Fragments of code often have similar change velocities if they access a common representation. Every time the representation changes, all the pieces of code that use it must change at once. This is part of the reason we use objects as modules to encapsulate representation. Separating interface from implementation makes sense under this guideline too - the implementation changing more often and thus having a higher change velocity.

If a class has a stable part and an unstable part, that's a difference in change velocity that suggests moving the stable part to a (possibly abstract) base class.

Similarly, if a class has two parts which change equally often but at different times or in different directions (that is to say, for different reasons), then that again suggests refactoring the class.

Sometimes replace "class" with "method". For example, if one line of a method is likely to change more often than the rest - perhaps it is the line which creates a new object instance and contains the name of its class - consider moving it to its own routine. Then subclasses can easily effect their change by overriding it.

I came across this concept on C2 wiki many years ago, but I've rarely seen it used since. I find it very useful. It expresses some crucial underlying motivation of object oriented design. Of course, it's therefore blindingly obvious.

These are changes of the program. There is another sense of change velocity - you don't want instance variables changing at different rate, or rather that is a sign of potential problems. For example, in a graphics editor you shouldn't keep the figures and the handles in the same collection, because the figures change once a minute or once an hour and the handles change once a second or once a minute.

In a somewhat larger view, you want a system to be able to change fast enough to keep up with the changes in the business.

PS: the other principle that you should follow is "Law of Demeter", that is, an object should only talk to its friends. Friends are: yourself, instance variables, parameters, locals, and members of friendly collections - but not globals and static variables.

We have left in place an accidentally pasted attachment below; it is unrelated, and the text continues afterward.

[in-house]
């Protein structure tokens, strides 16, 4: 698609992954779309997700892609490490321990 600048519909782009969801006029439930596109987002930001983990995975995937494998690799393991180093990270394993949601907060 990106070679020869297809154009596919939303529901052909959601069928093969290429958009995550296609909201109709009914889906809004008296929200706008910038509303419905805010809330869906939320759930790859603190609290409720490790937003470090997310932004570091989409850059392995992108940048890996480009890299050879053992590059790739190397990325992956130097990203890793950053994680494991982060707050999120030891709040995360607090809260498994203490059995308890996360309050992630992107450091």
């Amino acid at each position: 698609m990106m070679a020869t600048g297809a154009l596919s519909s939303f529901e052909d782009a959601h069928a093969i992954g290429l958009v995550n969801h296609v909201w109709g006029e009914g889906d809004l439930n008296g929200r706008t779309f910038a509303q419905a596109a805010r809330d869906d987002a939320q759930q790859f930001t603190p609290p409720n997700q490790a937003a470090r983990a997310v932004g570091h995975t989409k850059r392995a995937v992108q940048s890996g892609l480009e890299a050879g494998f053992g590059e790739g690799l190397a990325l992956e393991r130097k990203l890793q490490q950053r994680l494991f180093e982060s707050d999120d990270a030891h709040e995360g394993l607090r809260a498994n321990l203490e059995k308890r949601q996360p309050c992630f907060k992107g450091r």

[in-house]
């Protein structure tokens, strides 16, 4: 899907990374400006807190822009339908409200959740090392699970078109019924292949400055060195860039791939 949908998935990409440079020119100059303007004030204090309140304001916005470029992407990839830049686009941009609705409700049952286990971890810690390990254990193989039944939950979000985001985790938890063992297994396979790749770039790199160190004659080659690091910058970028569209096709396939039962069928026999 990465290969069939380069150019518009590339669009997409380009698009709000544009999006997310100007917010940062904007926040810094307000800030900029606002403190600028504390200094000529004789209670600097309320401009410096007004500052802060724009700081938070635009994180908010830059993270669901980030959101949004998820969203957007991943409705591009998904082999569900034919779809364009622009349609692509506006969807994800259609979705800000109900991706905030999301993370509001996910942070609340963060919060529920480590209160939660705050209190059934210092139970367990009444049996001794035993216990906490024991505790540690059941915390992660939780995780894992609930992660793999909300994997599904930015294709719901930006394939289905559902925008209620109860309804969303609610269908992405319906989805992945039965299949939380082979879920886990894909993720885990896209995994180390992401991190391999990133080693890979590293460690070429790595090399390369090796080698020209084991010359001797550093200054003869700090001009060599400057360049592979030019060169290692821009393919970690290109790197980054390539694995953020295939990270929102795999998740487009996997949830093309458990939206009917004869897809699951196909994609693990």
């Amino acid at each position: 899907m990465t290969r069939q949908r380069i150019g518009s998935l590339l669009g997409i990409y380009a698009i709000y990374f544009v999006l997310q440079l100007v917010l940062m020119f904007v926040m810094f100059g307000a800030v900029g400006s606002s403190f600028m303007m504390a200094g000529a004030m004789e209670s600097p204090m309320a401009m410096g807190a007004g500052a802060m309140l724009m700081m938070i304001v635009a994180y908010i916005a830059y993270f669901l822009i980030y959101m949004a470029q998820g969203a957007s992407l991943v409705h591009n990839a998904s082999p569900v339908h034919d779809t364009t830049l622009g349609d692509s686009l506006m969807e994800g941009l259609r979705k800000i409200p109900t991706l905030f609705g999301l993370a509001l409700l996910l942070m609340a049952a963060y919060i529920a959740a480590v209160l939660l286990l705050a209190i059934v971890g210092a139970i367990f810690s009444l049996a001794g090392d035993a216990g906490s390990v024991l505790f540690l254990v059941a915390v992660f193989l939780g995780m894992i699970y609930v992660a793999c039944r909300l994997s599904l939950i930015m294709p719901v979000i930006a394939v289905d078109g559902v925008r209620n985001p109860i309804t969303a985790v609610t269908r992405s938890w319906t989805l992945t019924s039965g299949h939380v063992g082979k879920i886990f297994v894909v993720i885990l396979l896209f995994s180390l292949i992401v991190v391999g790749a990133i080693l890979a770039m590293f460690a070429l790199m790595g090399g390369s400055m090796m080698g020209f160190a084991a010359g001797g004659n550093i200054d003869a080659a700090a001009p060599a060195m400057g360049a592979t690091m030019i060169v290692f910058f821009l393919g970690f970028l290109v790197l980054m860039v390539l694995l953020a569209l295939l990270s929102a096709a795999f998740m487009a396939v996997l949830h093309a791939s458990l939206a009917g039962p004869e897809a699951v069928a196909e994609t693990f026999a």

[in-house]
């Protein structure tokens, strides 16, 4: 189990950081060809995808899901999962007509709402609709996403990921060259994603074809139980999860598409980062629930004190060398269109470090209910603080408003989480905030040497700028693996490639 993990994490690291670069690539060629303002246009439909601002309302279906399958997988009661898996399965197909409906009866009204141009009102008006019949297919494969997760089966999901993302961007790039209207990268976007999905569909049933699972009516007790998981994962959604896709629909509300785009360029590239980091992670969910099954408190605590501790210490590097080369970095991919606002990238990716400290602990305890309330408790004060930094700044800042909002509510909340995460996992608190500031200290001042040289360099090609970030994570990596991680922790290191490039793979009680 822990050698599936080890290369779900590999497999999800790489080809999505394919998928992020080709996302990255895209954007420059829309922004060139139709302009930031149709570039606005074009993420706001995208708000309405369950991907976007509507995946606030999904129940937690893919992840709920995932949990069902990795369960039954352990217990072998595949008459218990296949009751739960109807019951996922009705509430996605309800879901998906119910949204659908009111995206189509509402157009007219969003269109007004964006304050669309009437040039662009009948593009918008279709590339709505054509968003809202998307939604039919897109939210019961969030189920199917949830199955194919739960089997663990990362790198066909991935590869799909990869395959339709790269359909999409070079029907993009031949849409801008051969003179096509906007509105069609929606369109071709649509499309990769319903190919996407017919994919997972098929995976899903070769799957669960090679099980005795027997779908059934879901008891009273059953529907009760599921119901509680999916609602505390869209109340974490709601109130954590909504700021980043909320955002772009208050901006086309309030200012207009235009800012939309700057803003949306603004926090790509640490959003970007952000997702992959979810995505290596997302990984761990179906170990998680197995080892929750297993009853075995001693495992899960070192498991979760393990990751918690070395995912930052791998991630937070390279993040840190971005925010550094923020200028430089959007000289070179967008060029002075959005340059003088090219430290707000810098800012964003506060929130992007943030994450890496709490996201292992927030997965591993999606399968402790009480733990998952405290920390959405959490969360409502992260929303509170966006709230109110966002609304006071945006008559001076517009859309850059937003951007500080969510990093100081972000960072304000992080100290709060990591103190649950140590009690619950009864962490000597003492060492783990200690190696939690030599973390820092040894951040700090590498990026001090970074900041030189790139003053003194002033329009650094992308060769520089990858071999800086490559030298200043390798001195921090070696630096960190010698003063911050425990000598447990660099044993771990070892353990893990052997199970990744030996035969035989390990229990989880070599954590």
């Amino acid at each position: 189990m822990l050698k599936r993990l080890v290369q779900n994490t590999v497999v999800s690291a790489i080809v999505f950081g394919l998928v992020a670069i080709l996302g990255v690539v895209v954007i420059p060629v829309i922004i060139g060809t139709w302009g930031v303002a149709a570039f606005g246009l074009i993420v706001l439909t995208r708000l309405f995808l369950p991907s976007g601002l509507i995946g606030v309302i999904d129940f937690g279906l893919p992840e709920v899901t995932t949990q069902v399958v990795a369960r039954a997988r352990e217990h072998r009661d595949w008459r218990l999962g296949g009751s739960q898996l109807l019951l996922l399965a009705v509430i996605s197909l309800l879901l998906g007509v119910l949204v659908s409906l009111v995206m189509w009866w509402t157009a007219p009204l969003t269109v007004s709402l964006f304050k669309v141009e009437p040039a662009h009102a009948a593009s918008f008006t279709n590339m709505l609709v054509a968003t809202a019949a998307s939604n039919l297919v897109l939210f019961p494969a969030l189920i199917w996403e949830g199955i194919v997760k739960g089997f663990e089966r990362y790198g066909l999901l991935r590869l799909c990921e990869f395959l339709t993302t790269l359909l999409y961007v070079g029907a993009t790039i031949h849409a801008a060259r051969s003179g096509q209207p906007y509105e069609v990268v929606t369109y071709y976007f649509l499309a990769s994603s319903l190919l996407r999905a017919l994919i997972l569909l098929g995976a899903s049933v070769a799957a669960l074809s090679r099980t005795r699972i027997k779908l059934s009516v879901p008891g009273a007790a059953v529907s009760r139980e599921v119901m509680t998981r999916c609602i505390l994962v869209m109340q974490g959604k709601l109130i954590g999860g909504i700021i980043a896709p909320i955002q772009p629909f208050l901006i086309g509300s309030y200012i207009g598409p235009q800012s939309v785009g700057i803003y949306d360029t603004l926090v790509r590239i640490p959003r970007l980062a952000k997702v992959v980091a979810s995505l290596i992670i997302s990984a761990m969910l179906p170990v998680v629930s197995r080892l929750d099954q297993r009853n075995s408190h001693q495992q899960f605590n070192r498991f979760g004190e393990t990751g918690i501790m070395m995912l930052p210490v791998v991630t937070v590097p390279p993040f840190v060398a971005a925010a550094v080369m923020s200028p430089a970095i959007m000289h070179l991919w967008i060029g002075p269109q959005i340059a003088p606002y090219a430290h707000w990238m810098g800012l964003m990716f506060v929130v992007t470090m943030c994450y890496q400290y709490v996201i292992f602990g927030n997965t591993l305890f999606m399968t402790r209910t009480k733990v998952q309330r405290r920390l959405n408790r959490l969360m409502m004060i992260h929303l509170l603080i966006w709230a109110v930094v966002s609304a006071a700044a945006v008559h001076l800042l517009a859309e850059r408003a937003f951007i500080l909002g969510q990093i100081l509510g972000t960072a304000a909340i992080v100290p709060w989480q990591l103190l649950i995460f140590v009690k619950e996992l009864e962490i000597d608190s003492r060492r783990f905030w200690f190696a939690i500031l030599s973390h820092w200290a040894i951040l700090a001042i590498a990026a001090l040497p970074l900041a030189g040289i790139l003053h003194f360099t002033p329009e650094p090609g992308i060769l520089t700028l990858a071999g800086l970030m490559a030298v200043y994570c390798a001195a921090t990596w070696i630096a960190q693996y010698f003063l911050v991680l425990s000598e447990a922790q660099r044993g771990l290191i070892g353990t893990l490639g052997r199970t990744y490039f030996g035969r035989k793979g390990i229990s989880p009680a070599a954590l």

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+1 some really good points in there that i'm going to note down and take away :) –  Shadi Almosri Dec 9 '09 at 10:24

You might consider using the CRC (Class/Responsibility/Collaboration) card approach to OO design. This is nothing too scary - just a way to sort out what your objects should be, and which object should be responsible for which tasks by writing stuff down on a bunch of file cards to help clarify your thoughts.

It was originally designed as a teaching tool for OO thought, and might work for you. The original paper is at: http://c2.com/doc/oopsla89/paper.html

A poster above suggested programming in Smalltalk to force you into OO habits, and to an extent that's a good suggestion - Smalltalk certainly did me a lot of good, but

a) you may not have the spare time to learn a new language. If you do, great.

b) I used to tutor a university course in OO programming, using Smalltalk, and the students did an excellent job of proving that old joke about how "You can write FORTRAN in any language".

Finally: when I was learning about OO (from books) I got the impression that you subclassed a lot, creating complicated class hierarchies. When I started working with OO programmers I realised it didn't happen as often as I thought. I think everyone makes this mistake when they're learning.

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+1 for the comment about class hierarchies. I agree that this is one of the most off-putting things about OO design. –  Tony van der Peet Dec 9 '09 at 10:39
    
Good comment about class hierarchies. I had the same original impression from school but it just doesn't happen. In Effective Java by Joshua Bloch, his item titled "Favor composition over inheritance" is compelling in this regard. –  charstar Dec 10 '09 at 1:52

The only way to write better code is to write more code. Take a project you've implemented procedurally and convert it to OOP (assuming you're working in a language that supports both). You'll probably end up with a fragile, tightly coupled solution the first time around, but that's ok. Take the bad OOP implementation and start refactoring it into something better. Eventually, you'll figure out what works, and what doesn't.